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Thread: Loading YouTube videos using the most recent YouTube embed code

  1. #11
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    Great, I think. I'm not sure what progress we made on the issue in Firefox on the original page in this thread though.

    Anyways, I see that on your other pages, unless it's there in an iframe somewhere and I missed it, you're not using the the YT javascript api. For the old style tag (object/embed) or any tag That uses the url format:

    Code:
    http://www.youtube.com/v/YT_VIDEO_ID
    as the src of an embed or as the data attribute of an object or as the value of a param named movie that's a child of an object tag, all you need are the version=3, enablejsapi=1 and a playerapiid=someuniqueid as query values in the url, ex:

    Code:
    http://www.youtube.com/v/YT_VIDEO_ID?version=3&enablejsapi=1&playerapiid=someuniqueid
    Once it has that, you can use the:

    Code:
    onYouTubePlayerReady
    function to get a javascript reference to the video at the api level where you can play/pause it, react to when it's played or paused, keep abreast of its time index, set its time index, and a number of other goodies.

    It's all a little arcane, but not all that hard to work with. I've use one something like (where the playerapiid is the same as the video's tag's id):

    Code:
    window.onYouTubePlayerReady = function(playerid){
    	document.getElementById(playerid).addEventListener('onStateChange', 'stateChanges["' + playerId + '"]');
    }
    Where stateChanges is an object I made earlier and then later wrote a function to under the id key at the same time I created the video's tag. A function like:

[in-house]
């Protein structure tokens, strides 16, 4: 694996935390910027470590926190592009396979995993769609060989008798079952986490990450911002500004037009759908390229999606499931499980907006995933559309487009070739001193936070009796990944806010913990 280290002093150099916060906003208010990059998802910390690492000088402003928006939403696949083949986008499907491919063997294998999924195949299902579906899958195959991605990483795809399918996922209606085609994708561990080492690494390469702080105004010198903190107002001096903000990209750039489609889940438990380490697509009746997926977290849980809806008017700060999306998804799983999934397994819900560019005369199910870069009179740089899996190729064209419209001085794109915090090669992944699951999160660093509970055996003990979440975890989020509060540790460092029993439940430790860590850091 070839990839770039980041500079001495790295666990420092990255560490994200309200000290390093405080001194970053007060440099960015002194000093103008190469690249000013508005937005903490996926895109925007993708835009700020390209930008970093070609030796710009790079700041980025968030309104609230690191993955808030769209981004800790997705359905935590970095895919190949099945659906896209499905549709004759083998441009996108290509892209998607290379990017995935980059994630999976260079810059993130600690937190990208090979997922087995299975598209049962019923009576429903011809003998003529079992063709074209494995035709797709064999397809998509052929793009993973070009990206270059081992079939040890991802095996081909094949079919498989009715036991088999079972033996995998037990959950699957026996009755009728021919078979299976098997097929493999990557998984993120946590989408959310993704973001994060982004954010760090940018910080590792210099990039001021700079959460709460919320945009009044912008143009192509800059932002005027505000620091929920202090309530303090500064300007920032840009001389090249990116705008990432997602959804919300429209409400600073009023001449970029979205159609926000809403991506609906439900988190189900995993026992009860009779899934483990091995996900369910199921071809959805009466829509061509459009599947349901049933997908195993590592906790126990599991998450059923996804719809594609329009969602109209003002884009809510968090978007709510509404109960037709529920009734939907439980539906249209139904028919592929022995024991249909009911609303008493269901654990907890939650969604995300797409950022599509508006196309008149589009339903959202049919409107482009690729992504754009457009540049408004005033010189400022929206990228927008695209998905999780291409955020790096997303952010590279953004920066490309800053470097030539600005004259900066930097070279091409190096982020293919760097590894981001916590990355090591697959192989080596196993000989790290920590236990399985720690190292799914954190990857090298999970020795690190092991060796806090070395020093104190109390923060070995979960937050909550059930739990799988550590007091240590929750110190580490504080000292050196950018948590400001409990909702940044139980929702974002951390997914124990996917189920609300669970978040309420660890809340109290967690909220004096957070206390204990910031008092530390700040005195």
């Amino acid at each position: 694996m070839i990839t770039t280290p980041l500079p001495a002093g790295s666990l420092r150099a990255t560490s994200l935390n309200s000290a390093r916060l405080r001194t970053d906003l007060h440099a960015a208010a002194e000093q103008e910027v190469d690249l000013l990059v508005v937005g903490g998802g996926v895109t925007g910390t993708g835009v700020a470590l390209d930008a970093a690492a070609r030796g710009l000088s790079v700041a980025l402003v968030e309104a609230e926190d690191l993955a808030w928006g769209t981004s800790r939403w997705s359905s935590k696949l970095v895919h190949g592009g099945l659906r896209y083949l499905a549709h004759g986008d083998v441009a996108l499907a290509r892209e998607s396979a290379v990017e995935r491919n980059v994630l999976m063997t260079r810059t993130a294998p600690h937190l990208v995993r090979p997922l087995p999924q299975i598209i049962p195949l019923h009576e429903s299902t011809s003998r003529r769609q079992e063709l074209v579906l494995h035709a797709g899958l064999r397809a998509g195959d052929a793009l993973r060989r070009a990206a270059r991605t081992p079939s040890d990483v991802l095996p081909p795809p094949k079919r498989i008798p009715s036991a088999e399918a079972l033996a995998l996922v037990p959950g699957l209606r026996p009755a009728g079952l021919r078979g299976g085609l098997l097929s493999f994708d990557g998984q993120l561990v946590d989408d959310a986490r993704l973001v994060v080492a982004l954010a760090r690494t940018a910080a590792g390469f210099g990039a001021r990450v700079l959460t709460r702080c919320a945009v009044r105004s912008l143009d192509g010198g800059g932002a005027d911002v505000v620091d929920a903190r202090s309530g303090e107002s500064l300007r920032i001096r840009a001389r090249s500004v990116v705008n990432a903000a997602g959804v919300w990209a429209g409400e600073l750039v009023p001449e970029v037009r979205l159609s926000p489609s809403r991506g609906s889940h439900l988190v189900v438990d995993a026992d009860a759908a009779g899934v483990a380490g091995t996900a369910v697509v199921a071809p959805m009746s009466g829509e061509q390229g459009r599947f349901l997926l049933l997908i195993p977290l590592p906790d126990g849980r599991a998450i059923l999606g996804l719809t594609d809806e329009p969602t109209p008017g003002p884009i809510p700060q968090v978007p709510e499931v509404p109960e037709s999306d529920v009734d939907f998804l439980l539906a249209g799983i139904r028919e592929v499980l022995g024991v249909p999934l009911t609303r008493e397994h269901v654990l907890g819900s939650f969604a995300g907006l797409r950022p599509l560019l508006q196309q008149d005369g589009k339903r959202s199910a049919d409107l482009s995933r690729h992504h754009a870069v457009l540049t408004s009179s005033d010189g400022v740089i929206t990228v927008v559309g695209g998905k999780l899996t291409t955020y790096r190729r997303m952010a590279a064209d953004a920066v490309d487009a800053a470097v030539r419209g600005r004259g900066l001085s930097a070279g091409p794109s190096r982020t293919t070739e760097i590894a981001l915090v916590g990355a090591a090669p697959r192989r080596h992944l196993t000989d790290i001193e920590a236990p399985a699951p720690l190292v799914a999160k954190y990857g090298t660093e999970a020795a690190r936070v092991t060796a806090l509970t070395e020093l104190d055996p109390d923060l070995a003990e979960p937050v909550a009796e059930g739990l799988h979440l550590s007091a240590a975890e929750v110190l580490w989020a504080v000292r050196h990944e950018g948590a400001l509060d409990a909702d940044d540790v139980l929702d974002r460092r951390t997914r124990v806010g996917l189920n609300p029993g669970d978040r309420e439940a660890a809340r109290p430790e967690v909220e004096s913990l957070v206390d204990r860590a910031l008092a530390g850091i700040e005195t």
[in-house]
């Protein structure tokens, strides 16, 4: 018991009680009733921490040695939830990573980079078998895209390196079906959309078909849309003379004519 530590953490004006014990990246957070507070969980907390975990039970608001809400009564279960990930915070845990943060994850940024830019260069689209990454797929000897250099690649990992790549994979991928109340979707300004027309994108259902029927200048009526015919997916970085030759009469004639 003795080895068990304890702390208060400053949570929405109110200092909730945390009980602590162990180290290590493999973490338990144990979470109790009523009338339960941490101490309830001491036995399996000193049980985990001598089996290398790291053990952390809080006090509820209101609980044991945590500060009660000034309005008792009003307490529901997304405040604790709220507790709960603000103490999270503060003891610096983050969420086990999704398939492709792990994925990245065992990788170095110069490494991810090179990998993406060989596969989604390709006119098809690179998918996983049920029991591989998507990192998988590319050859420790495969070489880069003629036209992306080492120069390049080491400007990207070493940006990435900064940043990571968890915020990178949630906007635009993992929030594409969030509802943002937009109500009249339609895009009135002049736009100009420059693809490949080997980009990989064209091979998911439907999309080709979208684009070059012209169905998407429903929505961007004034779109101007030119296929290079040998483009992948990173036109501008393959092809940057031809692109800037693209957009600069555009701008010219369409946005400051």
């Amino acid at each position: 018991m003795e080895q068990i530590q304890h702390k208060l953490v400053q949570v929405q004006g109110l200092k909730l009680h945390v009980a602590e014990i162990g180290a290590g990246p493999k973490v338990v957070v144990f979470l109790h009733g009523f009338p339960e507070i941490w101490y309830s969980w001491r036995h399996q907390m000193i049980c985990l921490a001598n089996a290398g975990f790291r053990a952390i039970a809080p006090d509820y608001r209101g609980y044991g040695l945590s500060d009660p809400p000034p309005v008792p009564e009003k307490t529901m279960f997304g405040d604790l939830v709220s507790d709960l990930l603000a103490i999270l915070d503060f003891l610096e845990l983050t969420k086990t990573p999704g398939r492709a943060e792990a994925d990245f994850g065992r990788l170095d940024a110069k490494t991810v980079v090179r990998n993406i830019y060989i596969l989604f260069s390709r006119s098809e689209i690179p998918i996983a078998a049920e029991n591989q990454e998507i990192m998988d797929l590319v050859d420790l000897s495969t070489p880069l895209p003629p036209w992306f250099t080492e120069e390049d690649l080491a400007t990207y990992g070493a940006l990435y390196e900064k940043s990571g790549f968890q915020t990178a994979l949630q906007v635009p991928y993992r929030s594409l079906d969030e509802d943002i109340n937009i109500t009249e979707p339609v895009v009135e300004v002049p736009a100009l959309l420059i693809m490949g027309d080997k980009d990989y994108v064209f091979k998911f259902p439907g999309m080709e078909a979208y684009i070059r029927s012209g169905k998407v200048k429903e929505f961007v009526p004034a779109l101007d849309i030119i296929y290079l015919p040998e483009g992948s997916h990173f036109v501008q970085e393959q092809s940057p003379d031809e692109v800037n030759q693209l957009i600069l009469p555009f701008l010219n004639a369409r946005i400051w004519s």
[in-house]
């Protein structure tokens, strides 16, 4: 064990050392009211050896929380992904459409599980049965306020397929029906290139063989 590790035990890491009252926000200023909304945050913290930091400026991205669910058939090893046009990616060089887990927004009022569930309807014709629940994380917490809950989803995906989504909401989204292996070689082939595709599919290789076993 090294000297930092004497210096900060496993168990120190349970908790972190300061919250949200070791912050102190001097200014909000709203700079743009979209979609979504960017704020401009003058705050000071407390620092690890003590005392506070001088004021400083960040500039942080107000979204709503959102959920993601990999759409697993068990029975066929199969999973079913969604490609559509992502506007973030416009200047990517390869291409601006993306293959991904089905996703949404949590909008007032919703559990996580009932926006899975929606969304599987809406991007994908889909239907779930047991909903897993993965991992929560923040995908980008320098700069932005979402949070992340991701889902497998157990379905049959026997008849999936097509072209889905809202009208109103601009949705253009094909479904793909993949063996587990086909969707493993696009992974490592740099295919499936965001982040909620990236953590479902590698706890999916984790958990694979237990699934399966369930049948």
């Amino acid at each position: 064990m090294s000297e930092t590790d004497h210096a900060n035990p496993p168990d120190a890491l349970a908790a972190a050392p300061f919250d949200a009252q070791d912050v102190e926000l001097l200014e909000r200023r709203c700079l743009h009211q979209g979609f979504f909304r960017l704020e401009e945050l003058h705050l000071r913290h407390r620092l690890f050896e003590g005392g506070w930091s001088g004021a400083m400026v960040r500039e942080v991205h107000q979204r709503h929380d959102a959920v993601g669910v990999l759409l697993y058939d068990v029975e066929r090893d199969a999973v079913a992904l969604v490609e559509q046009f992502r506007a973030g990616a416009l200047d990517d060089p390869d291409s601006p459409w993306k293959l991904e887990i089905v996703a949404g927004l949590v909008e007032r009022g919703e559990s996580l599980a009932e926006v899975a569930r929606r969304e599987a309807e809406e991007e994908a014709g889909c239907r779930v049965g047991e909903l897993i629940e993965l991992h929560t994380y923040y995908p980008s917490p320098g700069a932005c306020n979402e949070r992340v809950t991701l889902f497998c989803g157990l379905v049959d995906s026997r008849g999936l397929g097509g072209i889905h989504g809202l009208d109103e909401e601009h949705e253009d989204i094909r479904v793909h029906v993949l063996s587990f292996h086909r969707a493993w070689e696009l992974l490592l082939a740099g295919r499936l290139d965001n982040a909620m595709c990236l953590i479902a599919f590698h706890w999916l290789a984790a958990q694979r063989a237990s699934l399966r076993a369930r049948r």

Code:
    function(state){alert(state);}
    The state is like an event, but it's a number -1 for unstarted, 1 for playing, other numbers for other states.

    And once its ready the video can be made to play and do other things by referring to its tag and using the various api methods on it.

    Another important thing is that addEventListener in the above is a YT javascript api method, not the standard event model addEventListener, so works in IE less than 9 even though they don't support the standard event model. And it differs from the standard event model in that it requires no parameter for the bubble phase of the event and that the function param is given as a string, not as a function object.

    It all works quite well and there are more detailed instructions/information/examples at:

    https://developers.google.com/youtube/js_api_reference
    - John
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  2. #12
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    John, thanks for the information. I experimented with this already, though, and noticed that the YT javascript api doesn't give me all the freedom I want over my videos. It would take too much time to explain this, so let me just say I think I found a solution for the video-control issue in Firefox on the original page in this thread, see this.
    Thanks,
    Arie.

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